“He who sings prays twice.”
This post was contributed by worship leader Mike Hale.
Some will recognize that statement as a reminder from St. Augustine of the rich blessing and importance of singing to God. Or in light of a Christ-centered incarnational theology, we might even say the blessing and importance of singing with God—being included in the prayers and praises of the risen and ascended Jesus in the heavenlies.
Yet when it comes to congregational singing, some folks are (or at least seem to be) reluctant to participate. My old friend joked recently that he doesn’t have ‘the gift of worship’—said he’s ‘worship challenged.’ Well, at least he’s joking. He’s fully supportive of church worship, but when the music starts, he’s just not the most boisterous worshipper among us. We get it.
I’m not personally a fan of worship leaders pleading with those in attendance in an attempt to coerce more participation, more volume, more smiles, more intensity, more this and more that, during a worship service. (For one thing, I kinda like what Joseph Garlington said to me one time about church goers who arrive late for the service, “I’m just happy they came at all!” But there are some theological reasons too.) Yet we do well in preparation each week to consider how we might best bless and serve God and the people of God—the particular persons he has chosen for us to be with as a worshipping community—and we consider what songs and practices might allow for greatest meaningful inclusion in that particular setting.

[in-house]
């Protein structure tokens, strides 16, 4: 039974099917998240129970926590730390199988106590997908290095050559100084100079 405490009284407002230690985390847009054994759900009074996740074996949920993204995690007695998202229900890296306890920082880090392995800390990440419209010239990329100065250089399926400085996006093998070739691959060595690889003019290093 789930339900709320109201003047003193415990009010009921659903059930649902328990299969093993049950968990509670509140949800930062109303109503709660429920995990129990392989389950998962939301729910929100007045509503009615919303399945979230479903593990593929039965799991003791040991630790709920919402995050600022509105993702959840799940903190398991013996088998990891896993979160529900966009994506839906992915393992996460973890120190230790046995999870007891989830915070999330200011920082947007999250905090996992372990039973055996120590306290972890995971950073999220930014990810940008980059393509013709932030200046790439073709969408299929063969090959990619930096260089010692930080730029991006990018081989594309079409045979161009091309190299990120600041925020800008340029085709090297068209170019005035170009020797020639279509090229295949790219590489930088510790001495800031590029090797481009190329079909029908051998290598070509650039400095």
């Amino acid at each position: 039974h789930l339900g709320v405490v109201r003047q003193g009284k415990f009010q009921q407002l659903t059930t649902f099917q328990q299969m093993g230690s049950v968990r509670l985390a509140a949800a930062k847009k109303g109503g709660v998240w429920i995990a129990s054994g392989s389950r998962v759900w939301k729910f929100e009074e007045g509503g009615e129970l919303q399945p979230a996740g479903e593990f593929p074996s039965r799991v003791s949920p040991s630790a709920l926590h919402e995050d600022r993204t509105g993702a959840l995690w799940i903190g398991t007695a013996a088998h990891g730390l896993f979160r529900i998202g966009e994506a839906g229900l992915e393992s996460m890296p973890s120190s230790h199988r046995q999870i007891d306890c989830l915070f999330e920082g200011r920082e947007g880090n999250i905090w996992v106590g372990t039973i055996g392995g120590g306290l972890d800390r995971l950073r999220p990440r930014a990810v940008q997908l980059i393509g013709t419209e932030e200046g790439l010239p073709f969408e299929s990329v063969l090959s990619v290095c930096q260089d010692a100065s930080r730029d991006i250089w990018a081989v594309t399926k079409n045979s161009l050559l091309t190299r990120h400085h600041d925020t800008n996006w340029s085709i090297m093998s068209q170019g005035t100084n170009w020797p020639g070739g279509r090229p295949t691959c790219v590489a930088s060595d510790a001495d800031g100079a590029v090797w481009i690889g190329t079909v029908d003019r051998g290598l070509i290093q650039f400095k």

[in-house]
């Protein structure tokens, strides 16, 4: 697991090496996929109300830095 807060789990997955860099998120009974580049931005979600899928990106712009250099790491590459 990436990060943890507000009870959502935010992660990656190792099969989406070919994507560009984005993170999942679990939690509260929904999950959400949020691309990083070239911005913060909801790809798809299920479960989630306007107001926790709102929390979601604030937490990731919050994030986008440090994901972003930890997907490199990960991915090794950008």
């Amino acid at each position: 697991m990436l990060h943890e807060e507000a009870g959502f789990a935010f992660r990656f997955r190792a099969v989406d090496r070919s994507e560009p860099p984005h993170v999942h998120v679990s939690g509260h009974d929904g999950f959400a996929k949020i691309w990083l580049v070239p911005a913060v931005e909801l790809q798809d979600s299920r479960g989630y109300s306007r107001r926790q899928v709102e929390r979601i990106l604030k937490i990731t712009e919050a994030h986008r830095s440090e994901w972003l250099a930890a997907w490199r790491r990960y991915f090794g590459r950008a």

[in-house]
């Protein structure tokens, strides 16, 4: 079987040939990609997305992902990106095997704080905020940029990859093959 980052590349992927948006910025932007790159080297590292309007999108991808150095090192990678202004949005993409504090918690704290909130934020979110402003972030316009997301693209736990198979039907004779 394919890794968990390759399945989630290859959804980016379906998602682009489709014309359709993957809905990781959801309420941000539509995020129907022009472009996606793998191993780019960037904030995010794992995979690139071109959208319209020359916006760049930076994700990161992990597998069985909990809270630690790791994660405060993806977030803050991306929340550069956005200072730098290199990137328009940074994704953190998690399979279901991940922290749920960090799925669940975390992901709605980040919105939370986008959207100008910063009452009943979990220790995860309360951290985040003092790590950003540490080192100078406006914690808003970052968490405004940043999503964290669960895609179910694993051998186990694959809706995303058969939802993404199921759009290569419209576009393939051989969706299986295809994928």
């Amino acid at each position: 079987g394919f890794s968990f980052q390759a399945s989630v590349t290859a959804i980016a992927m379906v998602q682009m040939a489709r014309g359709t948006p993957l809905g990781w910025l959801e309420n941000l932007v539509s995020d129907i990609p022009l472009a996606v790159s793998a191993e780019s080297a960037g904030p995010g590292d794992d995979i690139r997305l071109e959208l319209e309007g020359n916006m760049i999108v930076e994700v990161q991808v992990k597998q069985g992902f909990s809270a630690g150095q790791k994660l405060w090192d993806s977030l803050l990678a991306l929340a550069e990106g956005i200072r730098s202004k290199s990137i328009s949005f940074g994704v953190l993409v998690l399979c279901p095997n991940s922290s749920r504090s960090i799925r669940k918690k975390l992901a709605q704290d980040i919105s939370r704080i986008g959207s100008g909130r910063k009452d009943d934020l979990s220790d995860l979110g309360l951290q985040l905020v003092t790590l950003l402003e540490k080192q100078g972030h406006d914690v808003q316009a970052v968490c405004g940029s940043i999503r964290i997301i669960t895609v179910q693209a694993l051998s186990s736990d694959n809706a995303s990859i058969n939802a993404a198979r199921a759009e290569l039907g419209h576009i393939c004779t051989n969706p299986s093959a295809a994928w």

The subject of Congregational singing is explored on the CRG (Congregational Resource Guide) website—a guide to books, articles, interviews, surveys and comments on many aspects of church life. Click here for a link to the recent blurb on the subject, and on hymnodist Brian Wren’s book Praying Twice: The Music and Words of Congregational Song, as well as a link to an interview with Wren from Reformed Worship magazine. [Thanks to Ted Johnston of the Surprising God blog for recommending CRG.]